8 Psychology Versus Physiology

This chapter has described the body’s physiological responses to food. However, it is well known that there is also a significant psychological component to our response to food. A well-known example is the Nobel Prize winning work of Pavlov on conditioning associated with salivation in dogs (Pavlov, 1927). The same behaviour is seen in humans when we see or even think about certain foods; but does this affect responses such as appetite and satiation?

Satiation signals arise from multiple sites in the GI tract. Ingested food evokes satiation by two primary effects, namely gastric distension and release of peptides from enteroendocrine cells. The hindbrain is the principal central site receiving input from fast-acting satiation signals transmitted both neurally and hormonally. Although the perception of fullness clearly involves conscious awareness, perception of GI feedback signals is not required for satiation. Therefore, gut-hindbrain communication is sufficient for satiation, although this normally interacts with higher cognitive centres to regulate feeding (Cummings & Overduin, 2007). The article by Cummings and Overduin, gives an excellent overview of the physiological mechanisms involved in the regulation of food intake.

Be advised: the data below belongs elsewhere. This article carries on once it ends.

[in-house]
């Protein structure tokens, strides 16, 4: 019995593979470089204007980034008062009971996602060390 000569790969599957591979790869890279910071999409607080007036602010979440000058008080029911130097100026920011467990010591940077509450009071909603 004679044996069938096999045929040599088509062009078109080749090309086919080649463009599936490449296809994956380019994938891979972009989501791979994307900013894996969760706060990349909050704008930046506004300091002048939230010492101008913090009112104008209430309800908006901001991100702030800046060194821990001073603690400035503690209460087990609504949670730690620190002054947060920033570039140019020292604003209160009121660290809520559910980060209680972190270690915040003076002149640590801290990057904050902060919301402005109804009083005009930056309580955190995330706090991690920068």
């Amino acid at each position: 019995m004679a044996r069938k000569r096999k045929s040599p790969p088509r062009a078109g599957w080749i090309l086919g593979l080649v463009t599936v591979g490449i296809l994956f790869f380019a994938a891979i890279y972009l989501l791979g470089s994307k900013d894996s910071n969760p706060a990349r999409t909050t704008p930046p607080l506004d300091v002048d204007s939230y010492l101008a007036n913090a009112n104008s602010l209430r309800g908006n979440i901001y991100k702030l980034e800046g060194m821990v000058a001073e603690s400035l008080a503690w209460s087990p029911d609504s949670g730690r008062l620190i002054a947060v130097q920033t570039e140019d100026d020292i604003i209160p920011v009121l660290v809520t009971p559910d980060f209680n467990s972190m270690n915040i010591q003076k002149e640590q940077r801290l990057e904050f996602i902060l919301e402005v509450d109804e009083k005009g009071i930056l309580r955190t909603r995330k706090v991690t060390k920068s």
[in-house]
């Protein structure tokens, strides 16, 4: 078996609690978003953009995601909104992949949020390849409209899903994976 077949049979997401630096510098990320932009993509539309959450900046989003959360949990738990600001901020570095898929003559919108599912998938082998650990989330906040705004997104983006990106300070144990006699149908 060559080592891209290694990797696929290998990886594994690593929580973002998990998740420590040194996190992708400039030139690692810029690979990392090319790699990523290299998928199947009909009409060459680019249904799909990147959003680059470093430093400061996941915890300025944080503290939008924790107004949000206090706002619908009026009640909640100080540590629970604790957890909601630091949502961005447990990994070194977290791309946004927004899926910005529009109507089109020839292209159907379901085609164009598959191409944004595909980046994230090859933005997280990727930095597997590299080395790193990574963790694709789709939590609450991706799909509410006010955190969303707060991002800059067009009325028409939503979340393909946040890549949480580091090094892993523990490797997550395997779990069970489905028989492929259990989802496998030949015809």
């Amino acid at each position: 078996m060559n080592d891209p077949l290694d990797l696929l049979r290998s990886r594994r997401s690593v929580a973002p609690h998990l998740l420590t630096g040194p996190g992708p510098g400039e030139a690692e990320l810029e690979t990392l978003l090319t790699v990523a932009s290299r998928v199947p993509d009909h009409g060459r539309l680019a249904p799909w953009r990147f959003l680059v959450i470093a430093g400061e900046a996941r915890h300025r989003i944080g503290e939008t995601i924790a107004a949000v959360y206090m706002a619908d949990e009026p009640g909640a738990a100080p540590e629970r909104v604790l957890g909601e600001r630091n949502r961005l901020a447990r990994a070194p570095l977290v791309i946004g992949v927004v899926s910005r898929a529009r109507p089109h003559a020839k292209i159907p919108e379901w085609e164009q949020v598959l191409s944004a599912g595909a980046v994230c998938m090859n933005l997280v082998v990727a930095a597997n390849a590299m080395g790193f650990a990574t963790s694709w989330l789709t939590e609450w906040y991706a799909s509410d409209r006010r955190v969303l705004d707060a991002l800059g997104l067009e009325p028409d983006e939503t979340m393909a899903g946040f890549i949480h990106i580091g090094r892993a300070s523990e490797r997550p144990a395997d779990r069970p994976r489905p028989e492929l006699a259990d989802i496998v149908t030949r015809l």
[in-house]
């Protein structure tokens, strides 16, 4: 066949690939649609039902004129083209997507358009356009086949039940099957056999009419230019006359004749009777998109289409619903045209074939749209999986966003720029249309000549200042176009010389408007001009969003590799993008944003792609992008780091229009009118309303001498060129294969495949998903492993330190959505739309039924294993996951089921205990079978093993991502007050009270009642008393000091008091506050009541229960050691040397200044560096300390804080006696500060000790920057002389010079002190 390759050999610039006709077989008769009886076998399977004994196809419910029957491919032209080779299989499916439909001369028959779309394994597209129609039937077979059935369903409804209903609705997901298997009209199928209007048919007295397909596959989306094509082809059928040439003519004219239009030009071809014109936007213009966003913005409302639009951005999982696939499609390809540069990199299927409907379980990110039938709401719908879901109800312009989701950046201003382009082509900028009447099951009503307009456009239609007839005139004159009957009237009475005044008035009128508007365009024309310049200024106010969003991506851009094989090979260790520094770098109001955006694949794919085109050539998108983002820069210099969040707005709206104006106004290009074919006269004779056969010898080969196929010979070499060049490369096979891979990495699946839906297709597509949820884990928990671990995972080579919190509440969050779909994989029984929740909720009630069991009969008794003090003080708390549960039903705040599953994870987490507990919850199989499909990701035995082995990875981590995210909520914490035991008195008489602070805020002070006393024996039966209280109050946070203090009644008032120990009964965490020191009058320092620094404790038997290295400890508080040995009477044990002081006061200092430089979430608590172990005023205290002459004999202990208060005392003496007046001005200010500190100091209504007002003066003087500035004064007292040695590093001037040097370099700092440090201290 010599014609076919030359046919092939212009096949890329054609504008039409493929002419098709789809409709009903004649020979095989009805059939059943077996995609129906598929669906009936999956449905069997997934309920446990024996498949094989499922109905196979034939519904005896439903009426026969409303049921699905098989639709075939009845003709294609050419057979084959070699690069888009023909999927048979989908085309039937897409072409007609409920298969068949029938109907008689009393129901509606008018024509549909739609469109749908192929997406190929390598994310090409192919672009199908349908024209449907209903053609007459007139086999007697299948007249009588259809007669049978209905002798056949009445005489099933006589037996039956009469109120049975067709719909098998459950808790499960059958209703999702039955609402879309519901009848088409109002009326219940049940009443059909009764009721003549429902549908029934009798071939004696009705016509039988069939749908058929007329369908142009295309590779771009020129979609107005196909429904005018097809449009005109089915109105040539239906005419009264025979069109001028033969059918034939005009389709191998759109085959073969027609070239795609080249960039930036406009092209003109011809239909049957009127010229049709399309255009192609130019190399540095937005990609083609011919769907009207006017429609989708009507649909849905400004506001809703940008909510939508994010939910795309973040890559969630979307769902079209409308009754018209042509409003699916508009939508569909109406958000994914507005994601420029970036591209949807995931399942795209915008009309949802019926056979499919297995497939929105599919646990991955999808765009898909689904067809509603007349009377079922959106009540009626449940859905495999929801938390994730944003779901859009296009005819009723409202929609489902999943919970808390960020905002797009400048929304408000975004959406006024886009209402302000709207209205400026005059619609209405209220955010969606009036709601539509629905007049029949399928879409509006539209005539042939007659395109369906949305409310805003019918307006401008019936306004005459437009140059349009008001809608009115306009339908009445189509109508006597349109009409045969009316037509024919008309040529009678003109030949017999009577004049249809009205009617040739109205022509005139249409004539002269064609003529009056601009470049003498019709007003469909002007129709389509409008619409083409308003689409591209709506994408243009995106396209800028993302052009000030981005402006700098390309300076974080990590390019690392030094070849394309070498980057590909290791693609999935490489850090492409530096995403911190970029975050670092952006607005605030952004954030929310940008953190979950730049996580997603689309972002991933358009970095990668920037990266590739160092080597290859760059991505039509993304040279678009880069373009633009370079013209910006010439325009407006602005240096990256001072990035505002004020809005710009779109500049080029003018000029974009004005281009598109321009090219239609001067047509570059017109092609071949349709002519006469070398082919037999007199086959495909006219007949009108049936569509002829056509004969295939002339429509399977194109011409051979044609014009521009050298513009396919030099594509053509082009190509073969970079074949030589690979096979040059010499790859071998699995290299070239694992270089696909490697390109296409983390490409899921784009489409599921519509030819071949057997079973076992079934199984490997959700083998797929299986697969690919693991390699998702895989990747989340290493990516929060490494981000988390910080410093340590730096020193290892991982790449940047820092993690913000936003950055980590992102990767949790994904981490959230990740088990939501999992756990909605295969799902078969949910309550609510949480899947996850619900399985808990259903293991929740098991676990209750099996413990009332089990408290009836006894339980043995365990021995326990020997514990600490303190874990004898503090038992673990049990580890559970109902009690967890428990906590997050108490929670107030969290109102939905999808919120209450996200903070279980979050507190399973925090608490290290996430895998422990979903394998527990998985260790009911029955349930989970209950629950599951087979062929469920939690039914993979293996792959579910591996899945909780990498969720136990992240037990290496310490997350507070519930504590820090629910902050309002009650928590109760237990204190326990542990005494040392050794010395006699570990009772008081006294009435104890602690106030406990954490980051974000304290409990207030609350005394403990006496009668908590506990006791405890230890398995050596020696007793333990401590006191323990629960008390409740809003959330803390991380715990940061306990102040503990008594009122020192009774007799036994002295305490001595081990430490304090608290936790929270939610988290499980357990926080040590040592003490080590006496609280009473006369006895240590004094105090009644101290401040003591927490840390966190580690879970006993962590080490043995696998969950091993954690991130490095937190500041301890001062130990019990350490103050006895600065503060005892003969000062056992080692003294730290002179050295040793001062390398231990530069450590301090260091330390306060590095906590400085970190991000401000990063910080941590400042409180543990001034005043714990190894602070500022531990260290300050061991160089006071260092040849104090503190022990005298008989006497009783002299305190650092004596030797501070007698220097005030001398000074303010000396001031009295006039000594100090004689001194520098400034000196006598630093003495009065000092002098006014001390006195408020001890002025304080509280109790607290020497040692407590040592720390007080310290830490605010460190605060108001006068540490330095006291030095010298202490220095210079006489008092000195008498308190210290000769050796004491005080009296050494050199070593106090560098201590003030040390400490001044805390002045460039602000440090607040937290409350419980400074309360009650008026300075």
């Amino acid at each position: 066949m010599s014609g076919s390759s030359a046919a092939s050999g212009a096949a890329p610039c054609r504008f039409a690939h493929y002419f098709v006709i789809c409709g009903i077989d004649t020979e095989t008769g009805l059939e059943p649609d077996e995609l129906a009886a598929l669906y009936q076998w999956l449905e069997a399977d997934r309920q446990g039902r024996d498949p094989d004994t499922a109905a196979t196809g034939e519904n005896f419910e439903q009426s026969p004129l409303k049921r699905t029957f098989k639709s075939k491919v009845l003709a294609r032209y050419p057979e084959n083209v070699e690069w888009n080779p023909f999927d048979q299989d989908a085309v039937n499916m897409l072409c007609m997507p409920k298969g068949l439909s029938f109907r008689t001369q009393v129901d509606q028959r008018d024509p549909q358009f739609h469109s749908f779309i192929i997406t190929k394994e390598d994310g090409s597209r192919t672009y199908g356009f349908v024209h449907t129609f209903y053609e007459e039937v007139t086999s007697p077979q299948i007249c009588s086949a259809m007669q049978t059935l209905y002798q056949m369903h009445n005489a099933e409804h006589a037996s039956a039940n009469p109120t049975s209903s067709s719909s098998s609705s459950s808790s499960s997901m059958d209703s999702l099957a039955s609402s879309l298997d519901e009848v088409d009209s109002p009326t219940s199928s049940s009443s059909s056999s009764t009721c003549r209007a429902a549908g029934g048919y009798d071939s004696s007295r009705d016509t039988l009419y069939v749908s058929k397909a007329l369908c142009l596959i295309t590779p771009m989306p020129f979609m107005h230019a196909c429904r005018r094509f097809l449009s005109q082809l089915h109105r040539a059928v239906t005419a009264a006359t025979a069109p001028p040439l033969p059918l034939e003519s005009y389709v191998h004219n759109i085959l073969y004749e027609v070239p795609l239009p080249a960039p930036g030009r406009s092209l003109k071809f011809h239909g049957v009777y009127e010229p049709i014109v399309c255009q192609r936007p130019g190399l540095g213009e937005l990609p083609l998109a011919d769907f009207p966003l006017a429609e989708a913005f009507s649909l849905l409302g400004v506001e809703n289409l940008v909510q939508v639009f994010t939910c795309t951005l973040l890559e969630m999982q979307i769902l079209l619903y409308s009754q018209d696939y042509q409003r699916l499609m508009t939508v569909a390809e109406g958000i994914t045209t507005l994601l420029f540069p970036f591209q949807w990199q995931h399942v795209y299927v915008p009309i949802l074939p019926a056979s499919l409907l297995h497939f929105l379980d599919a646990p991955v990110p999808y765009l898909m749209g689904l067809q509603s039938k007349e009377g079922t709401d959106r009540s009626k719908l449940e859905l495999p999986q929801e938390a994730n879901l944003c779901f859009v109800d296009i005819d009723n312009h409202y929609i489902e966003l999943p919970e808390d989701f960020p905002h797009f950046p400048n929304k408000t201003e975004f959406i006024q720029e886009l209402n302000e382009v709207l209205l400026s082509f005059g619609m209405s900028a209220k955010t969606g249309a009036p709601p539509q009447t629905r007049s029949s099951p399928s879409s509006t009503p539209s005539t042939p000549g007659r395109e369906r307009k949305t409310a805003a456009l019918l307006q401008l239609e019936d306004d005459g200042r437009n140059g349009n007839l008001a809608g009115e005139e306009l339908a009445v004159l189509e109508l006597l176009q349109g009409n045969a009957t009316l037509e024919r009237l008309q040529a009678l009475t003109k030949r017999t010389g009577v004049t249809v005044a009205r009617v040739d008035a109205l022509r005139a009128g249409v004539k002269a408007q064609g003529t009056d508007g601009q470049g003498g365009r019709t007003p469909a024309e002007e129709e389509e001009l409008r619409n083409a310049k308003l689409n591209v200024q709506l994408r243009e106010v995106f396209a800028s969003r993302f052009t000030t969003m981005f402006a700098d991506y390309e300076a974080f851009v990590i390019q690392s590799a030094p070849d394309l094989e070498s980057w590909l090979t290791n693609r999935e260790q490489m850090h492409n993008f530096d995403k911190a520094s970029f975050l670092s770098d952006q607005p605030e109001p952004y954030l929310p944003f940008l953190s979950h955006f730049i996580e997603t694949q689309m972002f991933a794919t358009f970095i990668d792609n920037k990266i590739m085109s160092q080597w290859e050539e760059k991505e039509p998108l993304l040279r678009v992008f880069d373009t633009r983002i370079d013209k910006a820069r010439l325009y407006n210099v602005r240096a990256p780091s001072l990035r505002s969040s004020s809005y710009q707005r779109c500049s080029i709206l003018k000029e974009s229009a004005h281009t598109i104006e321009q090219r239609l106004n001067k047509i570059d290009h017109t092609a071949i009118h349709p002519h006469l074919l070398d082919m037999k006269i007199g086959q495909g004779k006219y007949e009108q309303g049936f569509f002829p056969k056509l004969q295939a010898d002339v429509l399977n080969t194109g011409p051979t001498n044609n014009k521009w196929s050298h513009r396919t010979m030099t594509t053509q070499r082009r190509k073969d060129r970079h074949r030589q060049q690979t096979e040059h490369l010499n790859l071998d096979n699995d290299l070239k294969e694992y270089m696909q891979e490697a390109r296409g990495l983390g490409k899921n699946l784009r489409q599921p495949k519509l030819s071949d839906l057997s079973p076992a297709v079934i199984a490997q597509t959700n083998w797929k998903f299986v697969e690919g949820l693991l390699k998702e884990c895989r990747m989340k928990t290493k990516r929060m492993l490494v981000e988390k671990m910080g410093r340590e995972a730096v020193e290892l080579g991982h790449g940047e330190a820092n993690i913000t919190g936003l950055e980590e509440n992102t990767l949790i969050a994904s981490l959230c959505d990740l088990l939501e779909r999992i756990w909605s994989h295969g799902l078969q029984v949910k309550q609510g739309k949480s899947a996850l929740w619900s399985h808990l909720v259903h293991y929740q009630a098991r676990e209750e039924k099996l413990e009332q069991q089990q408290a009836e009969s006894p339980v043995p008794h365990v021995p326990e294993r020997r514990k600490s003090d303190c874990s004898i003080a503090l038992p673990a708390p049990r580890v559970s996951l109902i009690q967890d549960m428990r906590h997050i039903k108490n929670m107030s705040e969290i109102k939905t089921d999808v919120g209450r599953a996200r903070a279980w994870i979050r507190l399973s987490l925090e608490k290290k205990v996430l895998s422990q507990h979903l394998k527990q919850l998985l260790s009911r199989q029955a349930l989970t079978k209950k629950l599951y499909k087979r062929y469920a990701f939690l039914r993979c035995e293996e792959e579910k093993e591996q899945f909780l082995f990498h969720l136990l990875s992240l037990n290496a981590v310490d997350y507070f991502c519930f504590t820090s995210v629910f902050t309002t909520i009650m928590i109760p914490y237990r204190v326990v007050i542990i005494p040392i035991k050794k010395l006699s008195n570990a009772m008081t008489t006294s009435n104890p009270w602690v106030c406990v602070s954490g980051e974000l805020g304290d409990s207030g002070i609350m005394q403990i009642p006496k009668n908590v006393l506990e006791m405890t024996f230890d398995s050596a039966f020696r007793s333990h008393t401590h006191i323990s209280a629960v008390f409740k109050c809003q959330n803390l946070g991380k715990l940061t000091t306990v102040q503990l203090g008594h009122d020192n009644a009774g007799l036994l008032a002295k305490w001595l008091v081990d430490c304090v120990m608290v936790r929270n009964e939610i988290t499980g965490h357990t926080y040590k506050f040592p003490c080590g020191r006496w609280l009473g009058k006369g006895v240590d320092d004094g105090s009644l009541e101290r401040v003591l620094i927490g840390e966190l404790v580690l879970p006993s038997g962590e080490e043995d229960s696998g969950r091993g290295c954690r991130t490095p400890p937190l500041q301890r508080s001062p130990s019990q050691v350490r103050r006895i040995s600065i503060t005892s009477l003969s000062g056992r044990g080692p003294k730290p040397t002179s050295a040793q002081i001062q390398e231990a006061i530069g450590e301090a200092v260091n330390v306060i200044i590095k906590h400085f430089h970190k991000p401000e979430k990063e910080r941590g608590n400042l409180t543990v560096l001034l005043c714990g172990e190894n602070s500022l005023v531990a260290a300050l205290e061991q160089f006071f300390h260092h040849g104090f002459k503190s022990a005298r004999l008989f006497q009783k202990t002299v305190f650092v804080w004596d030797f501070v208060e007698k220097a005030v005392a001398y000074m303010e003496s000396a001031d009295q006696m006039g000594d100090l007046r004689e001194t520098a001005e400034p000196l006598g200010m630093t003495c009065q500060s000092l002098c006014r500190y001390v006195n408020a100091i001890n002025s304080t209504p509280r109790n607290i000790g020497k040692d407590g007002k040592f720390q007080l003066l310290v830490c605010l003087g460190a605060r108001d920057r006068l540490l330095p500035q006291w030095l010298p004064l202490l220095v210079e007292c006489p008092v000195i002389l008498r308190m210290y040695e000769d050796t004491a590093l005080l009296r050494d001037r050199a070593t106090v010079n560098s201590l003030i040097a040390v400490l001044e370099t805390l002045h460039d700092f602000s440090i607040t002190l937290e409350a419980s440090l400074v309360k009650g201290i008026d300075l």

Because of concerns about the high levels of obesity in developed countries, there has been significant research on eating behaviour and appetite showing that in addition to the satiety signals, environment can have a significant effect on energy intake (Chambers, McCrickerd, & Yeomans, 2015; Rolls, Hetherington, & Burley, 1988). These articles concluded that food can be manipulated in terms of structure and composition to enhance the consumer’s experience of satiety but that a combination of factors will ultimately determine the foods effect on appetite control. The authors suggested that taking this integrated approach to satiety will lead to the more optimised development of high satiety foods. The psychology of eating and feeling of satiation is discussed in more detail in Chap.  10.